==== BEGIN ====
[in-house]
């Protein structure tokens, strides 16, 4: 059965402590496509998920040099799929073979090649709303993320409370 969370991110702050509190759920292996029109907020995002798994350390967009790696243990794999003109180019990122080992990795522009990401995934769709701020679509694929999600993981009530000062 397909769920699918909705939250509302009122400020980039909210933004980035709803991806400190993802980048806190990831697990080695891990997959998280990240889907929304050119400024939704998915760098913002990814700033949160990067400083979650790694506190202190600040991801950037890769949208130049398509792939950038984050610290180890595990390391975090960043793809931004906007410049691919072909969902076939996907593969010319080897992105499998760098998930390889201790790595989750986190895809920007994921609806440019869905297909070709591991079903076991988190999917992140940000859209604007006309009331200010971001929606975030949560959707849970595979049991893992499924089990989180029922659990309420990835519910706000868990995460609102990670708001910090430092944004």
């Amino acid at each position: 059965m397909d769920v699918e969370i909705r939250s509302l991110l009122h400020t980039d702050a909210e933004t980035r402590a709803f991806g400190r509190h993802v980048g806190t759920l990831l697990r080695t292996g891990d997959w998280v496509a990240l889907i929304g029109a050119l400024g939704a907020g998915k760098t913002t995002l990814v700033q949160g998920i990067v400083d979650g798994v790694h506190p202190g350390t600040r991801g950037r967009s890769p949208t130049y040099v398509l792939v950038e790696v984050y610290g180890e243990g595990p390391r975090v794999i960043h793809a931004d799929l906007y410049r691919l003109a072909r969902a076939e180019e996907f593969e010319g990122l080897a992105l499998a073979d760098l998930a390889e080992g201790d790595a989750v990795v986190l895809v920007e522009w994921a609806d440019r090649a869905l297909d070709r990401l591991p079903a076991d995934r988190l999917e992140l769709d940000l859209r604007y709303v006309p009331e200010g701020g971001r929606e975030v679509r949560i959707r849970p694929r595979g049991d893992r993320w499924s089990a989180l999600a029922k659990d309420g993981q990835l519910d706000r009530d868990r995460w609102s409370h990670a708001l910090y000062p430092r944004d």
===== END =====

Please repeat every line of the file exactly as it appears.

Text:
[in-house]
């Protein structure tokens, strides 16, 4: 059965402590496509998920040099799929073979090649709303993320409370 969370991110702050509190759920292996029109907020995002798994350390967009790696243990794999003109180019990122080992990795522009990401995934769709701020679509694929999600993981009530000062 397909769920699918909705939250509302009122400020980039909210933004980035709803991806400190993802980048806190990831697990080695891990997959998280990240889907929304050119400024939704998915760098913002990814700033949160990067400083979650790694506190202190600040991801950037890769949208130049398509792939950038984050610290180890595990390391975090960043793809931004906007410049691919072909969902076939996907593969010319080897992105499998760098998930390889201790790595989750986190895809920007994921609806440019869905297909070709591991079903076991988190999917992140940000859209604007006309009331200010971001929606975030949560959707849970595979049991893992499924089990989180029922659990309420990835519910706000868990995460609102990670708001910090430092944004």
């Amino acid at each position: 059965m397909d769920v699918e969370i909705r939250s509302l991110l009122h400020t980039d702050a909210e933004t980035r402590a709803f991806g400190r509190h993802v980048g806190t759920l990831l697990r080695t292996g891990d997959w998280v496509a990240l889907i929304g029109a050119l400024g939704a907020g998915k760098t913002t995002l990814v700033q949160g998920i990067v400083d979650g798994v790694h506190p202190g350390t600040r991801g950037r967009s890769p949208t130049y040099v398509l792939v950038e790696v984050y610290g180890e243990g595990p390391r975090v794999i960043h793809a931004d799929l906007y410049r691919l003109a072909r969902a076939e180019e996907f593969e010319g990122l080897a992105l499998a073979d760098l998930a390889e080992g201790d790595a989750v990795v986190l895809v920007e522009w994921a609806d440019r090649a869905l297909d070709r990401l591991p079903a076991d995934r988190l999917e992140l769709d940000l859209r604007y709303v006309p009331e200010g701020g971001r929606e975030v679509r949560i959707r849970p694929r595979g049991d893992r993320w499924s089990a989180l999600a029922k659990d309420g993981q990835l519910d706000r009530d868990r995460w609102s409370h990670a708001l910090y000062p430092r944004d």